The more I immerse myself in gospel music, the more deeply I understand the world outside of it. As I follow the music—gospel, as well as other forms—I’m given a path toward understanding people outside of my cultural context. My favorite questions to ask, whenever I’m learning about people of different time periods, cultures or faiths, are “What does their music sound like?” and “What do they sing?” And the best way to get to know someone—and to figure out what he or she believes—is to borrow his or her iPod.

As a writer, I find myself drawn not only to the usual stories—leads readily gleaned from press releases or reworkings of classic themes—but also to the quirky, unusual stories where gospel (and The Gospel) pop up in unexpected, occasionally uncomfortable places and forms. I find that those are the stories that challenge me most, the ones that make me most curious and bring me the most joy. And, like those songs I sang growing up, they are the stories I feel the most urgency to share. My hope is that my gift, and my curiosity, can serve others, the music, and my craft.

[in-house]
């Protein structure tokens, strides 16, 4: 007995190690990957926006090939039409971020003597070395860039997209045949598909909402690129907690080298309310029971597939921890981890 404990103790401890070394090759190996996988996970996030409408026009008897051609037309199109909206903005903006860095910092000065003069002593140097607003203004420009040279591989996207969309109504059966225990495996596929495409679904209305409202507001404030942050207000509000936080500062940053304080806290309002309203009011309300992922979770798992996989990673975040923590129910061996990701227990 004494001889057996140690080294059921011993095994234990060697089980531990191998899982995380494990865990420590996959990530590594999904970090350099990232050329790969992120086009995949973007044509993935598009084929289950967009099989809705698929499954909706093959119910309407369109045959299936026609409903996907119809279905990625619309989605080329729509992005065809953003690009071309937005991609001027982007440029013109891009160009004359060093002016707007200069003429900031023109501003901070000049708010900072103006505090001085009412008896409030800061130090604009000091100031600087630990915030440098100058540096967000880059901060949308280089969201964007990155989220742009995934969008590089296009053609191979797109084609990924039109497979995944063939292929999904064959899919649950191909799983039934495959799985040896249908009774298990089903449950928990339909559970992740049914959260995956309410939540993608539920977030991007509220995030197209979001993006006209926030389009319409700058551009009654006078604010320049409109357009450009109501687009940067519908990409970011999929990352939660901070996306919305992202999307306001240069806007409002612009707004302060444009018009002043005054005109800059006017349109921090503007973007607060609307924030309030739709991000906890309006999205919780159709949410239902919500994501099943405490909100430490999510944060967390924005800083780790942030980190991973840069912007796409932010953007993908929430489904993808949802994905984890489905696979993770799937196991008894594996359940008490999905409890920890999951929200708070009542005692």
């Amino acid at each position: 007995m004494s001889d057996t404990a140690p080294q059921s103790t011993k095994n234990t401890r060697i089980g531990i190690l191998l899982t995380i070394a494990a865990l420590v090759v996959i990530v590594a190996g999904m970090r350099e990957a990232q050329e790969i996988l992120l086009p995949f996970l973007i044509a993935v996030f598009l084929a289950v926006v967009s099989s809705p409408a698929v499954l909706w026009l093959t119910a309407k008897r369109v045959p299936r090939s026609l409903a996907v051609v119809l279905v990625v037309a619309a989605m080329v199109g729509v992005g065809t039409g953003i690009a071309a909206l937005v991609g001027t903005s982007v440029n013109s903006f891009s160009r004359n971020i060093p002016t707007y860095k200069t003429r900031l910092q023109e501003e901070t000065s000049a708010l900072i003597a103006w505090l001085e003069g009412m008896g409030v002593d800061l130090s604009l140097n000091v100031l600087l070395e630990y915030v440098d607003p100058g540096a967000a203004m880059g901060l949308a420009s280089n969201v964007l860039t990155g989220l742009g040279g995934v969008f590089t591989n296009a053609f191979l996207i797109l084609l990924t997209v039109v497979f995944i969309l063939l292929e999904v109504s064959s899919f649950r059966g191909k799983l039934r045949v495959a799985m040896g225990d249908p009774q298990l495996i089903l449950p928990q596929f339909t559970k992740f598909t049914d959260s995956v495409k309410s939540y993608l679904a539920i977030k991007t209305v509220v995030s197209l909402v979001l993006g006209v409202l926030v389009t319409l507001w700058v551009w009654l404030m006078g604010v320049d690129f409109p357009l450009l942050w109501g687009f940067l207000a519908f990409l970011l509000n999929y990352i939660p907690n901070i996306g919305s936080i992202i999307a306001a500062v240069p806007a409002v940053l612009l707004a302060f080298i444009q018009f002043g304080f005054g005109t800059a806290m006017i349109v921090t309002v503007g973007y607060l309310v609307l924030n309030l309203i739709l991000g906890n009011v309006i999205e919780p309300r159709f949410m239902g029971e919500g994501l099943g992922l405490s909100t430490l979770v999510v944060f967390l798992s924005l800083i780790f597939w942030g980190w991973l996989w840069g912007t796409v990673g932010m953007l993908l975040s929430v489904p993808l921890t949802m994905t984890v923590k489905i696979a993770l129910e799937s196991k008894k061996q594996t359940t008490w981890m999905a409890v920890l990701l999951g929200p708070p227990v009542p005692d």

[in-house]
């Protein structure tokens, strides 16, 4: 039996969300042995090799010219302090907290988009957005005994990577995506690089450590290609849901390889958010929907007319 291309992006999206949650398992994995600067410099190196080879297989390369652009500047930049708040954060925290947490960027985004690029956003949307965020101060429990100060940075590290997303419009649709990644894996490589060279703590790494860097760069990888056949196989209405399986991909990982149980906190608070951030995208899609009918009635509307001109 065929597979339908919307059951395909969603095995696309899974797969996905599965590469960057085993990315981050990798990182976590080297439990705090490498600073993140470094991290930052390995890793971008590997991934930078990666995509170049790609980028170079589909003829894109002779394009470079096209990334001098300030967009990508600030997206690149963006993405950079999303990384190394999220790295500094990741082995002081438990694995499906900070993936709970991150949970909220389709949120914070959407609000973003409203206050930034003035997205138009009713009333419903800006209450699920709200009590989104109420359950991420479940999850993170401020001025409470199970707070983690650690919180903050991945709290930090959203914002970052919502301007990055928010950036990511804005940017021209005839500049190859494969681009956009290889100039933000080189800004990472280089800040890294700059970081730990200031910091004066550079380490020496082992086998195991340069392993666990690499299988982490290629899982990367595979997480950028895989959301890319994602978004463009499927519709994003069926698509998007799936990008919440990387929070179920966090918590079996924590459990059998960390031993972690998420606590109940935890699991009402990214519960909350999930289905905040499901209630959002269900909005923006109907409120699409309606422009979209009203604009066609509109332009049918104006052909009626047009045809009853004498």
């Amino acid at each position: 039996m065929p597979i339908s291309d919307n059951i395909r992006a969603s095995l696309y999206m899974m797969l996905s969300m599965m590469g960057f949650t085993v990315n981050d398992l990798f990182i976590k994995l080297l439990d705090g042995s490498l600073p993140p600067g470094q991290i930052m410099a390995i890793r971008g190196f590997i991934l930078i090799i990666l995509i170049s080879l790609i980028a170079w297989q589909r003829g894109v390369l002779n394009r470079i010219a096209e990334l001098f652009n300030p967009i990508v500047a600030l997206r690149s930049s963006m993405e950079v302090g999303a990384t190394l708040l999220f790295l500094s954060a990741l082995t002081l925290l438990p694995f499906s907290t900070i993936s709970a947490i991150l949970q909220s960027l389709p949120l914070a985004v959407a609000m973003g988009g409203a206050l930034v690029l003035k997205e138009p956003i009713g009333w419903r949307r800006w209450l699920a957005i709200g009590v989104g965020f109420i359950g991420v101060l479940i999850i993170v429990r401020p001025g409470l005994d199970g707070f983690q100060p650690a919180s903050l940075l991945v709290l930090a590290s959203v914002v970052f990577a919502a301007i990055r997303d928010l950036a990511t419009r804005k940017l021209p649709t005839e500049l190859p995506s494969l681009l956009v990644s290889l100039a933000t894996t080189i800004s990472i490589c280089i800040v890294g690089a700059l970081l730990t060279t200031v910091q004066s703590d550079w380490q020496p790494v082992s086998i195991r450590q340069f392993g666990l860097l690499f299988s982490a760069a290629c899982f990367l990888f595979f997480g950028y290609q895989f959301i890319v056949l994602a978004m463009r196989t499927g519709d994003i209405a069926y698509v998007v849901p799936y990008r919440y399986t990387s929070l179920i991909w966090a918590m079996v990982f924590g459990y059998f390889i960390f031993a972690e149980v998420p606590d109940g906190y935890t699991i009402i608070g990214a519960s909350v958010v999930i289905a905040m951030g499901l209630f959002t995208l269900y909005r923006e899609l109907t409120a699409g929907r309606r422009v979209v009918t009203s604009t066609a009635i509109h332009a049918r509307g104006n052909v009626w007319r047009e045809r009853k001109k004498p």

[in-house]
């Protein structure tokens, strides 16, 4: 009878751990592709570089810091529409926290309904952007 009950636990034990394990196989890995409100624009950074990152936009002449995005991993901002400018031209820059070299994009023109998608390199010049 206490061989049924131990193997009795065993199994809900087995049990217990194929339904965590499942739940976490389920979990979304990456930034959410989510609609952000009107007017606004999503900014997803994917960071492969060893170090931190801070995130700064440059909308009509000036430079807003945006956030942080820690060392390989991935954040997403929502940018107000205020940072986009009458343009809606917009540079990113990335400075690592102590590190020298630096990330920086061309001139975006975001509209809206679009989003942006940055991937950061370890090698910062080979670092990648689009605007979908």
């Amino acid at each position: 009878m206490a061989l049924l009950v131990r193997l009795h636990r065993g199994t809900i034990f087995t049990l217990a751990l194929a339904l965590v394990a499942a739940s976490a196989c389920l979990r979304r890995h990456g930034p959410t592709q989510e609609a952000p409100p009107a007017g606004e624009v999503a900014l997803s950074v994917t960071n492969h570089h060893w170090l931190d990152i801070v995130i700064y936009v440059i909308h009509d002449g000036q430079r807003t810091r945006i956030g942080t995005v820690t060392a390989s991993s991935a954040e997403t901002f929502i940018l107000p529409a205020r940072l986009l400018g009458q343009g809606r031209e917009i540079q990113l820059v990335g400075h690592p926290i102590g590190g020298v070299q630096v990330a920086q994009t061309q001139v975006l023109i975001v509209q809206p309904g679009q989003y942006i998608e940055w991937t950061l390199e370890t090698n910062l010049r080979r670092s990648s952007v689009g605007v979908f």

Jesus, use my voice.
Help me do this right.


I love the phrase "already but not yet." Although I refer to this idea in this essay, I can't take credit for it. Similarly, I am indebted to Dr. Barbara Holmes for her description of music as "a conduit to altered realities."


Holly said...

I read the WHOLE THING! Every word of it flowed into the next like a piece of great music. I wonder if you know how good you are as a writer. Maybe you don't need to know--maybe God makes us a little clueless about the greatness of his gifts to us. Because if I'd have written that, I would have been feeling a little proud right now.

I'm proud of you. :)

LaZeric Freeman said...

I've been reading your stuff for years in the Christianity Today publications. Keep writing. You are definitely an important voice for this generation and beyond.

P.S. Try not let your work in other genres take you so far that you forget about the seeds you've planted in Christian culture.

LaZeric Freeman aka TruSoulDJ